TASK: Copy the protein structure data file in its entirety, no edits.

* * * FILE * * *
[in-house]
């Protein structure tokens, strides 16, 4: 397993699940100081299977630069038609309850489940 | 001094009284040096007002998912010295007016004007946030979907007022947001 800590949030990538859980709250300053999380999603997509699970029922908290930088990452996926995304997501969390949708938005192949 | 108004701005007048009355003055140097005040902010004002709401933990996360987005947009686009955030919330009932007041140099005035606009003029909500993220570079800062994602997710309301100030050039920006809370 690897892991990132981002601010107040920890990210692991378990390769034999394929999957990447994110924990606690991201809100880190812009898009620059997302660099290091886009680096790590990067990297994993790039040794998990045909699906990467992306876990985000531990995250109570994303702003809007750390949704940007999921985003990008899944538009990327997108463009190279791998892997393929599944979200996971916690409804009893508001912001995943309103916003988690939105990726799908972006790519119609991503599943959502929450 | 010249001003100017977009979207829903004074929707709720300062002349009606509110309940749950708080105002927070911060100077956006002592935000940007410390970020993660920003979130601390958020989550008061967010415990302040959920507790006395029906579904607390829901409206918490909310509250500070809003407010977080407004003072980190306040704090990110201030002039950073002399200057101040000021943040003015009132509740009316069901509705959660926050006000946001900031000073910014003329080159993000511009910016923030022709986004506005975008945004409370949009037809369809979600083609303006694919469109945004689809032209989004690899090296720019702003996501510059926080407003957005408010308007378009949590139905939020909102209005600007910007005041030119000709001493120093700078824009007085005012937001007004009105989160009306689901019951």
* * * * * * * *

[in-house]
């Protein structure tokens, strides 16, 4: 397993699940100081299977630069038609309850489940 | 001094009284040096007002998912010295007016004007946030979907007022947001 800590949030990538859980709250300053999380999603997509699970029922908290930088990452996926995304997501969390949708938005192949 | 108004701005007048009355003055140097005040902010004002709401933990996360987005947009686009955030919330009932007041140099005035606009003029909500993220570079800062994602997710309301100030050039920006809370 690897892991990132981002601010107040920890990210692991378990390769034999394929999957990447994110924990606690991201809100880190812009898009620059997302660099290091886009680096790590990067990297994993790039040794998990045909699906990467992306876990985000531990995250109570994303702003809007750390949704940007999921985003990008899944538009990327997108463009190279791998892997393929599944979200996971916690409804009893508001912001995943309103916003988690939105990726799908972006790519119609991503599943959502929450 | 010249001003100017977009979207829903004074929707709720300062002349009606509110309940749950708080105002927070911060100077956006002592935000940007410390970020993660920003979130601390958020989550008061967010415990302040959920507790006395029906579904607390829901409206918490909310509250500070809003407010977080407004003072980190306040704090990110201030002039950073002399200057101040000021943040003015009132509740009316069901509705959660926050006000946001900031000073910014003329080159993000511009910016923030022709986004506005975008945004409370949009037809369809979600083609303006694919469109945004689809032209989004690899090296720019702003996501510059926080407003957005408010308007378009949590139905939020909102209005600007910007005041030119000709001493120093700078824009007085005012937001007004009105989160009306689901019951």